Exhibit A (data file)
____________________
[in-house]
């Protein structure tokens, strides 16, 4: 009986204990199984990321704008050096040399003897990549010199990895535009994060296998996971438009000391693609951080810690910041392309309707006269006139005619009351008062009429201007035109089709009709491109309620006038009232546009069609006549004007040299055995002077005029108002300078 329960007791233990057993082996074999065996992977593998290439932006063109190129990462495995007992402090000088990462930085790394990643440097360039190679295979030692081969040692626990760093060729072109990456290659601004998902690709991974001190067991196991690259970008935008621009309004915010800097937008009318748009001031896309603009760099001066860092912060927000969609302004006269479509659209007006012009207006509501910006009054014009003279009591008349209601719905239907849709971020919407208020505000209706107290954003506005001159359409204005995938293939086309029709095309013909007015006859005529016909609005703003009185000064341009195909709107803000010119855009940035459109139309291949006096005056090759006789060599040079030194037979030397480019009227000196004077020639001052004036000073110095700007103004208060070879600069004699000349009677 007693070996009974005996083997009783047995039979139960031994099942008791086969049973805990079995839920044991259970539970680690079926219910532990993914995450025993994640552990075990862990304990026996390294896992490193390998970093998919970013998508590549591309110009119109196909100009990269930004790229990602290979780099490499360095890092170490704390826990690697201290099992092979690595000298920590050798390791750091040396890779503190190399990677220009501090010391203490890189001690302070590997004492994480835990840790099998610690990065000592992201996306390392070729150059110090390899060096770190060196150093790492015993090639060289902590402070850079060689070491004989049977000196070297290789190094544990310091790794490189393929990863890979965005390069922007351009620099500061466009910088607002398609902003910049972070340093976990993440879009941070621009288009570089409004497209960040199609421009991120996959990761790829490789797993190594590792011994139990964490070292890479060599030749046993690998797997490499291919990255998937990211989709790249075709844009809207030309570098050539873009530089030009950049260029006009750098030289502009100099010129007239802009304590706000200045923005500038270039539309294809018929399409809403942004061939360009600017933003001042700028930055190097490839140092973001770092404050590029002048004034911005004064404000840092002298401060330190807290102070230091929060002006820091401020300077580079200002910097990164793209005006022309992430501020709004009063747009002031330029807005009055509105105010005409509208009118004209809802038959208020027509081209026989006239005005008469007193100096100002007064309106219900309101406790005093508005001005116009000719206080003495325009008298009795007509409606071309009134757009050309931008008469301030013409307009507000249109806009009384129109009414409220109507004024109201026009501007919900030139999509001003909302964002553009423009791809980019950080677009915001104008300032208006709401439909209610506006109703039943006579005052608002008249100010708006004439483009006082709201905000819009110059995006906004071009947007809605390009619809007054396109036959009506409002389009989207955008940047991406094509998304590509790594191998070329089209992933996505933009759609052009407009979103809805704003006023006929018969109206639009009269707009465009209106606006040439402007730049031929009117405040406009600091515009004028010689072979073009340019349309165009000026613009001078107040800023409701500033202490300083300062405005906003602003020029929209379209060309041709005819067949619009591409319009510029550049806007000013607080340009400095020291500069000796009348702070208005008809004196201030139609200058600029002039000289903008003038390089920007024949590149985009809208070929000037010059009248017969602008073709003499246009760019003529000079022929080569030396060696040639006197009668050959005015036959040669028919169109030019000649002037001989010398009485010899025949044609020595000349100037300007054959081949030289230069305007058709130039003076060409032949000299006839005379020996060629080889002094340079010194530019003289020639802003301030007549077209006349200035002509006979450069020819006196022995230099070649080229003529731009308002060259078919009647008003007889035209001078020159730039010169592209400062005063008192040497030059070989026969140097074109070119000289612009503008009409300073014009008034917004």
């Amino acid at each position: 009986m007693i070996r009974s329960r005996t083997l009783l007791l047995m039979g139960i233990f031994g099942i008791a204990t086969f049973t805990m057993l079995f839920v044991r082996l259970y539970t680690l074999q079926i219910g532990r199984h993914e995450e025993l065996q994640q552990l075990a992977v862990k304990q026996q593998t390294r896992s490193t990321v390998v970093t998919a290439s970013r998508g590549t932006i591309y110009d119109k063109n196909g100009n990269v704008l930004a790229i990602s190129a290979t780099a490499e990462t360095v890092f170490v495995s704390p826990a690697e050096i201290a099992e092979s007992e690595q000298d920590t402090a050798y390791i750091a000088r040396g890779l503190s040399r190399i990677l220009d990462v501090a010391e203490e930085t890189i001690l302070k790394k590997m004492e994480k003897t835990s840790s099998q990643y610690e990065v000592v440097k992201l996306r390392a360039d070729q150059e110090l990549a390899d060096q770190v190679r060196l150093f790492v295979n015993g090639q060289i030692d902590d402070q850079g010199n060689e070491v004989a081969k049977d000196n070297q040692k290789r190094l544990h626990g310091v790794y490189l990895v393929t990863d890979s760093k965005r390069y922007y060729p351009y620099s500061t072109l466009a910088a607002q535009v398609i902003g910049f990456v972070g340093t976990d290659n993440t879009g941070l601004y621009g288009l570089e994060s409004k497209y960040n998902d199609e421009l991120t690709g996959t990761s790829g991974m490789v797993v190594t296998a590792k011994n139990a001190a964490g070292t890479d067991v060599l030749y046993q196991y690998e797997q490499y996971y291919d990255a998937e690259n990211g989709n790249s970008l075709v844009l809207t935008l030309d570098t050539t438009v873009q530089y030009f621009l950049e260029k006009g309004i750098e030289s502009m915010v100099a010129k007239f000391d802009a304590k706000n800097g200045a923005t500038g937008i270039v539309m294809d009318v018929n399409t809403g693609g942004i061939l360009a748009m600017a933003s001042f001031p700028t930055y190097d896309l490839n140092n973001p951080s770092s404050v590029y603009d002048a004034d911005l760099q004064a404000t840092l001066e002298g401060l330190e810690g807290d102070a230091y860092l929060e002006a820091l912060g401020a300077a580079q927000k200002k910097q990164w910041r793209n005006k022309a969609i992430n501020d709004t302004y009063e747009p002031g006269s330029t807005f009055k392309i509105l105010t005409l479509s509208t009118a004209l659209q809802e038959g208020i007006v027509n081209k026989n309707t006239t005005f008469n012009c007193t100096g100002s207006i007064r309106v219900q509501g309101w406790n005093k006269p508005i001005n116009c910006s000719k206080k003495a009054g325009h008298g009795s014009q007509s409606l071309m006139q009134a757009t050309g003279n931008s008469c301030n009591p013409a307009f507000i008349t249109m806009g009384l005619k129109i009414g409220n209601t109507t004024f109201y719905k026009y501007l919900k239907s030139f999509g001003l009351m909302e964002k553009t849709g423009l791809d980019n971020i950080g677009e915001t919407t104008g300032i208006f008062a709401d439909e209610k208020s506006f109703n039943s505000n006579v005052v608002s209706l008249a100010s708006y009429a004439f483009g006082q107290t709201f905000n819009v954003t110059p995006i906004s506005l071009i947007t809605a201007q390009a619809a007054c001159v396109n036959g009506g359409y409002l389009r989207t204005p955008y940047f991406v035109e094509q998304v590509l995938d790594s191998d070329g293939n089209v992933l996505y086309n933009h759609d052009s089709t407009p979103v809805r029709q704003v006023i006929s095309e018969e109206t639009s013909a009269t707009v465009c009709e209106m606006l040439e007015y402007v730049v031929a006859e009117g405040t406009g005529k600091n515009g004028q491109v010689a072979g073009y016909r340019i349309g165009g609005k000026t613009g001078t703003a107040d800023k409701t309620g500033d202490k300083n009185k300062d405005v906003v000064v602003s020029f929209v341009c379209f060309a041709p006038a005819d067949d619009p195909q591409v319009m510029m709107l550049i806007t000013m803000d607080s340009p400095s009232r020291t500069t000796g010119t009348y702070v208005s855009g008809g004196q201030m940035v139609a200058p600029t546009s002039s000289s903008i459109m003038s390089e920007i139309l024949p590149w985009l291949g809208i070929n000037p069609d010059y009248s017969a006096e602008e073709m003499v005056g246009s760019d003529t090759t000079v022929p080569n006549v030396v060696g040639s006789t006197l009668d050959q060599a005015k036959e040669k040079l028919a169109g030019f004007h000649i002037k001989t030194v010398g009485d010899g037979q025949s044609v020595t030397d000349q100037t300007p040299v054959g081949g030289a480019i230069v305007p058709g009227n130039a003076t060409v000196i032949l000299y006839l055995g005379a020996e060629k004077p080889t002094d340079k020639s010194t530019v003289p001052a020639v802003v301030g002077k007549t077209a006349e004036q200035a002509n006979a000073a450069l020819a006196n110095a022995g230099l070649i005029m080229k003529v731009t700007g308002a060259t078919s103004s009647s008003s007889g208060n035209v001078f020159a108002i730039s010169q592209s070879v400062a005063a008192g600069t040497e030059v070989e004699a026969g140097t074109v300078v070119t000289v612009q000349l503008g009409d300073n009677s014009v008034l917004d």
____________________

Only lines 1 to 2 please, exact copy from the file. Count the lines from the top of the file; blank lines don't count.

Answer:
[in-house]
């Protein structure tokens, strides 16, 4: 009986204990199984990321704008050096040399003897990549010199990895535009994060296998996971438009000391693609951080810690910041392309309707006269006139005619009351008062009429201007035109089709009709491109309620006038009232546009069609006549004007040299055995002077005029108002300078 329960007791233990057993082996074999065996992977593998290439932006063109190129990462495995007992402090000088990462930085790394990643440097360039190679295979030692081969040692626990760093060729072109990456290659601004998902690709991974001190067991196991690259970008935008621009309004915010800097937008009318748009001031896309603009760099001066860092912060927000969609302004006269479509659209007006012009207006509501910006009054014009003279009591008349209601719905239907849709971020919407208020505000209706107290954003506005001159359409204005995938293939086309029709095309013909007015006859005529016909609005703003009185000064341009195909709107803000010119855009940035459109139309291949006096005056090759006789060599040079030194037979030397480019009227000196004077020639001052004036000073110095700007103004208060070879600069004699000349009677 007693070996009974005996083997009783047995039979139960031994099942008791086969049973805990079995839920044991259970539970680690079926219910532990993914995450025993994640552990075990862990304990026996390294896992490193390998970093998919970013998508590549591309110009119109196909100009990269930004790229990602290979780099490499360095890092170490704390826990690697201290099992092979690595000298920590050798390791750091040396890779503190190399990677220009501090010391203490890189001690302070590997004492994480835990840790099998610690990065000592992201996306390392070729150059110090390899060096770190060196150093790492015993090639060289902590402070850079060689070491004989049977000196070297290789190094544990310091790794490189393929990863890979965005390069922007351009620099500061466009910088607002398609902003910049972070340093976990993440879009941070621009288009570089409004497209960040199609421009991120996959990761790829490789797993190594590792011994139990964490070292890479060599030749046993690998797997490499291919990255998937990211989709790249075709844009809207030309570098050539873009530089030009950049260029006009750098030289502009100099010129007239802009304590706000200045923005500038270039539309294809018929399409809403942004061939360009600017933003001042700028930055190097490839140092973001770092404050590029002048004034911005004064404000840092002298401060330190807290102070230091929060002006820091401020300077580079200002910097990164793209005006022309992430501020709004009063747009002031330029807005009055509105105010005409509208009118004209809802038959208020027509081209026989006239005005008469007193100096100002007064309106219900309101406790005093508005001005116009000719206080003495325009008298009795007509409606071309009134757009050309931008008469301030013409307009507000249109806009009384129109009414409220109507004024109201026009501007919900030139999509001003909302964002553009423009791809980019950080677009915001104008300032208006709401439909209610506006109703039943006579005052608002008249100010708006004439483009006082709201905000819009110059995006906004071009947007809605390009619809007054396109036959009506409002389009989207955008940047991406094509998304590509790594191998070329089209992933996505933009759609052009407009979103809805704003006023006929018969109206639009009269707009465009209106606006040439402007730049031929009117405040406009600091515009004028010689072979073009340019349309165009000026613009001078107040800023409701500033202490300083300062405005906003602003020029929209379209060309041709005819067949619009591409319009510029550049806007000013607080340009400095020291500069000796009348702070208005008809004196201030139609200058600029002039000289903008003038390089920007024949590149985009809208070929000037010059009248017969602008073709003499246009760019003529000079022929080569030396060696040639006197009668050959005015036959040669028919169109030019000649002037001989010398009485010899025949044609020595000349100037300007054959081949030289230069305007058709130039003076060409032949000299006839005379020996060629080889002094340079010194530019003289020639802003301030007549077209006349200035002509006979450069020819006196022995230099070649080229003529731009308002060259078919009647008003007889035209001078020159730039010169592209400062005063008192040497030059070989026969140097074109070119000289612009503008009409300073014009008034917004």